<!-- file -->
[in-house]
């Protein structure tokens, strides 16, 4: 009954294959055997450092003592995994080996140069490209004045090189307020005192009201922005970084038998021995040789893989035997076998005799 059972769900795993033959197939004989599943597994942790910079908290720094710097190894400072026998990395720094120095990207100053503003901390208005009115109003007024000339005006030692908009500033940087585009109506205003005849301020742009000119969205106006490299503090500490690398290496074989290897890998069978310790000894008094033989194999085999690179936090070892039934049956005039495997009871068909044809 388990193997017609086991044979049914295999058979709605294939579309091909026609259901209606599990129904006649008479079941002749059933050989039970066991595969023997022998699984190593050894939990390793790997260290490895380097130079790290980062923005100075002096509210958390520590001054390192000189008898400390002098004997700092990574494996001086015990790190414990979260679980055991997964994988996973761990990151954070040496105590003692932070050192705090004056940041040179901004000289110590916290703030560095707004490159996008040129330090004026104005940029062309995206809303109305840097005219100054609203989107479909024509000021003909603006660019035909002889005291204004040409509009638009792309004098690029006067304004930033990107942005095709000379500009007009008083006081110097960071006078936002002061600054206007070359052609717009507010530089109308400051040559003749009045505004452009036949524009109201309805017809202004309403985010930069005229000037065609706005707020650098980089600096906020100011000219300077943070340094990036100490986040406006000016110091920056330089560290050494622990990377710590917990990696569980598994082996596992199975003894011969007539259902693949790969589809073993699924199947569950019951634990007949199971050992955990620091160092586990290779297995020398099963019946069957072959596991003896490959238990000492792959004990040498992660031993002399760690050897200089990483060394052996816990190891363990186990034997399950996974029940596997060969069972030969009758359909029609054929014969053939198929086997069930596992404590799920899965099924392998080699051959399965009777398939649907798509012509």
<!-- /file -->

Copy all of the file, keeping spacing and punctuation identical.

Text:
[in-house]
């Protein structure tokens, strides 16, 4: 009954294959055997450092003592995994080996140069490209004045090189307020005192009201922005970084038998021995040789893989035997076998005799 059972769900795993033959197939004989599943597994942790910079908290720094710097190894400072026998990395720094120095990207100053503003901390208005009115109003007024000339005006030692908009500033940087585009109506205003005849301020742009000119969205106006490299503090500490690398290496074989290897890998069978310790000894008094033989194999085999690179936090070892039934049956005039495997009871068909044809 388990193997017609086991044979049914295999058979709605294939579309091909026609259901209606599990129904006649008479079941002749059933050989039970066991595969023997022998699984190593050894939990390793790997260290490895380097130079790290980062923005100075002096509210958390520590001054390192000189008898400390002098004997700092990574494996001086015990790190414990979260679980055991997964994988996973761990990151954070040496105590003692932070050192705090004056940041040179901004000289110590916290703030560095707004490159996008040129330090004026104005940029062309995206809303109305840097005219100054609203989107479909024509000021003909603006660019035909002889005291204004040409509009638009792309004098690029006067304004930033990107942005095709000379500009007009008083006081110097960071006078936002002061600054206007070359052609717009507010530089109308400051040559003749009045505004452009036949524009109201309805017809202004309403985010930069005229000037065609706005707020650098980089600096906020100011000219300077943070340094990036100490986040406006000016110091920056330089560290050494622990990377710590917990990696569980598994082996596992199975003894011969007539259902693949790969589809073993699924199947569950019951634990007949199971050992955990620091160092586990290779297995020398099963019946069957072959596991003896490959238990000492792959004990040498992660031993002399760690050897200089990483060394052996816990190891363990186990034997399950996974029940596997060969069972030969009758359909029609054929014969053939198929086997069930596992404590799920899965099924392998080699051959399965009777398939649907798509012509």